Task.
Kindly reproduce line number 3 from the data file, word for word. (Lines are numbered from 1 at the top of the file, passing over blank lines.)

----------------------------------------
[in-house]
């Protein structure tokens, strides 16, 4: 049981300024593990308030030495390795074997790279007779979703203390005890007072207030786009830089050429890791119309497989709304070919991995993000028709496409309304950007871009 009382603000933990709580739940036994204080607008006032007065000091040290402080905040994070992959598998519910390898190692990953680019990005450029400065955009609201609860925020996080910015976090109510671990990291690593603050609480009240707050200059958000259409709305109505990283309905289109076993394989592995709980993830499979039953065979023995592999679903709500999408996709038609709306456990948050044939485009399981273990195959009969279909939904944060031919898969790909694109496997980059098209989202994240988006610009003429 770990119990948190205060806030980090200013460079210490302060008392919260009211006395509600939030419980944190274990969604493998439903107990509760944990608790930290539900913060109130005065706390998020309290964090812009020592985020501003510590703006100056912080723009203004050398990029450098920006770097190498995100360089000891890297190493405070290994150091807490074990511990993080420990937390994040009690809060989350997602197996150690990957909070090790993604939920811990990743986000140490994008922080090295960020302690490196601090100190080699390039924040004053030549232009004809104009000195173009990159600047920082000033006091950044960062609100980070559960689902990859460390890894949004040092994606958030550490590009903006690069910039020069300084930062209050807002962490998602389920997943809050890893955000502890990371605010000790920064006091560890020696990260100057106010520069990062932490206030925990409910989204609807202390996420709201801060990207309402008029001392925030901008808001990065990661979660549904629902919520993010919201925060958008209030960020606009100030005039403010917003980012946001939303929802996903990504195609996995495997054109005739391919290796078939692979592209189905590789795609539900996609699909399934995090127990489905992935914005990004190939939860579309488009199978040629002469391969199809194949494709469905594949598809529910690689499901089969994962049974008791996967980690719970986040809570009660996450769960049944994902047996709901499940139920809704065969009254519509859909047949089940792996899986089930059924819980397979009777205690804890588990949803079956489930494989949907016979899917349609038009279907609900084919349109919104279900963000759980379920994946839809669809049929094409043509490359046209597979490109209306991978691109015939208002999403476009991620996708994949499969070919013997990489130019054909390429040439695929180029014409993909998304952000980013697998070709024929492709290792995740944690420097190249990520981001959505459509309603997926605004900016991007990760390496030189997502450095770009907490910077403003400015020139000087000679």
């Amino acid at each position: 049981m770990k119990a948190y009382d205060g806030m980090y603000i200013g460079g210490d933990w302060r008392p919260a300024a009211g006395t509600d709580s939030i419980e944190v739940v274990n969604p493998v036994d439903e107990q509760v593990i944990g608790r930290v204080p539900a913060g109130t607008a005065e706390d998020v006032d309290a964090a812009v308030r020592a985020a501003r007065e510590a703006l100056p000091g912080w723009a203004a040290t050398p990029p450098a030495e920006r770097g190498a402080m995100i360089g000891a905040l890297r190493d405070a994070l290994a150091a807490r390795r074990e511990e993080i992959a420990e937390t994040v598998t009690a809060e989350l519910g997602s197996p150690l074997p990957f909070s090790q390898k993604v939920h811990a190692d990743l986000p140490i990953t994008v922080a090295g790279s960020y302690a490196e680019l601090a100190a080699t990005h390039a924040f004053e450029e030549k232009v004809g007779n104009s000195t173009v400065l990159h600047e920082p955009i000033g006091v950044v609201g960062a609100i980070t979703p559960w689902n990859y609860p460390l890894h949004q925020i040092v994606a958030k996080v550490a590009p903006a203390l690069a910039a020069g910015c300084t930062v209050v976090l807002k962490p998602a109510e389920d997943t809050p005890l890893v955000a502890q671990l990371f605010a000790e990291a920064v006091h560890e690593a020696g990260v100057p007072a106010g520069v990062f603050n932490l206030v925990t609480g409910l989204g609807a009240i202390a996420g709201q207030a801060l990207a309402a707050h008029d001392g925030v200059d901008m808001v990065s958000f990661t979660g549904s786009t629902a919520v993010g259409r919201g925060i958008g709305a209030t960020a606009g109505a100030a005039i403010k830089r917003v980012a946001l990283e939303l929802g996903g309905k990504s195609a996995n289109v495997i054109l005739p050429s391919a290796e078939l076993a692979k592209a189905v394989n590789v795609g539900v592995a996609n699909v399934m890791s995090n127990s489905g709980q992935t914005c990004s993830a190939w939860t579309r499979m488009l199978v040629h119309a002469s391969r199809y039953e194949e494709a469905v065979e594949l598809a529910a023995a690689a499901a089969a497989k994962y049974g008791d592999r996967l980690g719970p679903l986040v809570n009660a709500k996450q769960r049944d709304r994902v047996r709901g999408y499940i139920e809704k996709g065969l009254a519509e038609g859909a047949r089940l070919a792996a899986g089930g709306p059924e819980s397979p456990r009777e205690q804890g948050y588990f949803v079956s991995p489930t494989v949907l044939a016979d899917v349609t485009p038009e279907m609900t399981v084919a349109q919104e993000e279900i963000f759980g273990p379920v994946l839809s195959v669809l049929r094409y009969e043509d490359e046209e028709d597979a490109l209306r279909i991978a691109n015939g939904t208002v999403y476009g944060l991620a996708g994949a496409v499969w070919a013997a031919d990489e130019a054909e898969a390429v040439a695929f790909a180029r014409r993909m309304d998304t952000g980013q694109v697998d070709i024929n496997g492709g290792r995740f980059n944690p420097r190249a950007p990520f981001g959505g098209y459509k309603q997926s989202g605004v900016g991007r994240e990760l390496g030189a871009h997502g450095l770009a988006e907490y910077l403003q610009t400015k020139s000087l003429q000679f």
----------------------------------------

């Amino acid at each position: 049981m770990k119990a948190y009382d205060g806030m980090y603000i200013g460079g210490d933990w302060r008392p919260a300024a009211g006395t509600d709580s939030i419980e944190v739940v274990n969604p493998v036994d439903e107990q509760v593990i944990g608790r930290v204080p539900a913060g109130t607008a005065e706390d998020v006032d309290a964090a812009v308030r020592a985020a501003r007065e510590a703006l100056p000091g912080w723009a203004a040290t050398p990029p450098a030495e920006r770097g190498a402080m995100i360089g000891a905040l890297r190493d405070a994070l290994a150091a807490r390795r074990e511990e993080i992959a420990e937390t994040v598998t009690a809060e989350l519910g997602s197996p150690l074997p990957f909070s090790q390898k993604v939920h811990a190692d990743l986000p140490i990953t994008v922080a090295g790279s960020y302690a490196e680019l601090a100190a080699t990005h390039a924040f004053e450029e030549k232009v004809g007779n104009s000195t173009v400065l990159h600047e920082p955009i000033g006091v950044v609201g960062a609100i980070t979703p559960w689902n990859y609860p460390l890894h949004q925020i040092v994606a958030k996080v550490a590009p903006a203390l690069a910039a020069g910015c300084t930062v209050v976090l807002k962490p998602a109510e389920d997943t809050p005890l890893v955000a502890q671990l990371f605010a000790e990291a920064v006091h560890e690593a020696g990260v100057p007072a106010g520069v990062f603050n932490l206030v925990t609480g409910l989204g609807a009240i202390a996420g709201q207030a801060l990207a309402a707050h008029d001392g925030v200059d901008m808001v990065s958000f990661t979660g549904s786009t629902a919520v993010g259409r919201g925060i958008g709305a209030t960020a606009g109505a100030a005039i403010k830089r917003v980012a946001l990283e939303l929802g996903g309905k990504s195609a996995n289109v495997i054109l005739p050429s391919a290796e078939l076993a692979k592209a189905v394989n590789v795609g539900v592995a996609n699909v399934m890791s995090n127990s489905g709980q992935t914005c990004s993830a190939w939860t579309r499979m488009l199978v040629h119309a002469s391969r199809y039953e194949e494709a469905v065979e594949l598809a529910a023995a690689a499901a089969a497989k994962y049974g008791d592999r996967l980690g719970p679903l986040v809570n009660a709500k996450q769960r049944d709304r994902v047996r709901g999408y499940i139920e809704k996709g065969l009254a519509e038609g859909a047949r089940l070919a792996a899986g089930g709306p059924e819980s397979p456990r009777e205690q804890g948050y588990f949803v079956s991995p489930t494989v949907l044939a016979d899917v349609t485009p038009e279907m609900t399981v084919a349109q919104e993000e279900i963000f759980g273990p379920v994946l839809s195959v669809l049929r094409y009969e043509d490359e046209e028709d597979a490109l209306r279909i991978a691109n015939g939904t208002v999403y476009g944060l991620a996708g994949a496409v499969w070919a013997a031919d990489e130019a054909e898969a390429v040439a695929f790909a180029r014409r993909m309304d998304t952000g980013q694109v697998d070709i024929n496997g492709g290792r995740f980059n944690p420097r190249a950007p990520f981001g959505g098209y459509k309603q997926s989202g605004v900016g991007r994240e990760l390496g030189a871009h997502g450095l770009a988006e907490y910077l403003q610009t400015k020139s000087l003429q000679f």